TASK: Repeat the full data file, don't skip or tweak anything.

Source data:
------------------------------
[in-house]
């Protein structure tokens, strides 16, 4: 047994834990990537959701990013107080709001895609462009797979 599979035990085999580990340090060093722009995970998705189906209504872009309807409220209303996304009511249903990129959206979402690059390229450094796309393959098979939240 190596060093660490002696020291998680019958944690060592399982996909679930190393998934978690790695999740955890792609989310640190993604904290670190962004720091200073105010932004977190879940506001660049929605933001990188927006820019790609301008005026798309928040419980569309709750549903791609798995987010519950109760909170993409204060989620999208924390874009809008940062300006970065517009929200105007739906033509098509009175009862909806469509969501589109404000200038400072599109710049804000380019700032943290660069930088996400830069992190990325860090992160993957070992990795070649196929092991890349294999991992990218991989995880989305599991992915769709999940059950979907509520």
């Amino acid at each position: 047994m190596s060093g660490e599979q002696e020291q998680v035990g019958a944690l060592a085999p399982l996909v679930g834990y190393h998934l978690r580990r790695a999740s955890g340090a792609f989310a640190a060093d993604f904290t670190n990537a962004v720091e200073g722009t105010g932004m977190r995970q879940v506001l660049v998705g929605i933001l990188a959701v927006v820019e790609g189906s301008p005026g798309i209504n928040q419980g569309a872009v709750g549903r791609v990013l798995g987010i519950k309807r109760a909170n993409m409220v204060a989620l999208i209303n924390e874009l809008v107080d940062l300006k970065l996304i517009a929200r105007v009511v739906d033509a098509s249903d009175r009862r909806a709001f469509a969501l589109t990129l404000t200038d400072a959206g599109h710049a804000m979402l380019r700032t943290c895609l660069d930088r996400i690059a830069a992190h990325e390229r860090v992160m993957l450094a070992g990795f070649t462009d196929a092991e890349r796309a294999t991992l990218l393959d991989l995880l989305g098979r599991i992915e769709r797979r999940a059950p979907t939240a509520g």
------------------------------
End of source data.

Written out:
[in-house]
């Protein structure tokens, strides 16, 4: 047994834990990537959701990013107080709001895609462009797979 599979035990085999580990340090060093722009995970998705189906209504872009309807409220209303996304009511249903990129959206979402690059390229450094796309393959098979939240 190596060093660490002696020291998680019958944690060592399982996909679930190393998934978690790695999740955890792609989310640190993604904290670190962004720091200073105010932004977190879940506001660049929605933001990188927006820019790609301008005026798309928040419980569309709750549903791609798995987010519950109760909170993409204060989620999208924390874009809008940062300006970065517009929200105007739906033509098509009175009862909806469509969501589109404000200038400072599109710049804000380019700032943290660069930088996400830069992190990325860090992160993957070992990795070649196929092991890349294999991992990218991989995880989305599991992915769709999940059950979907509520």
């Amino acid at each position: 047994m190596s060093g660490e599979q002696e020291q998680v035990g019958a944690l060592a085999p399982l996909v679930g834990y190393h998934l978690r580990r790695a999740s955890g340090a792609f989310a640190a060093d993604f904290t670190n990537a962004v720091e200073g722009t105010g932004m977190r995970q879940v506001l660049v998705g929605i933001l990188a959701v927006v820019e790609g189906s301008p005026g798309i209504n928040q419980g569309a872009v709750g549903r791609v990013l798995g987010i519950k309807r109760a909170n993409m409220v204060a989620l999208i209303n924390e874009l809008v107080d940062l300006k970065l996304i517009a929200r105007v009511v739906d033509a098509s249903d009175r009862r909806a709001f469509a969501l589109t990129l404000t200038d400072a959206g599109h710049a804000m979402l380019r700032t943290c895609l660069d930088r996400i690059a830069a992190h990325e390229r860090v992160m993957l450094a070992g990795f070649t462009d196929a092991e890349r796309a294999t991992l990218l393959d991989l995880l989305g098979r599991i992915e769709r797979r999940a059950p979907t939240a509520g």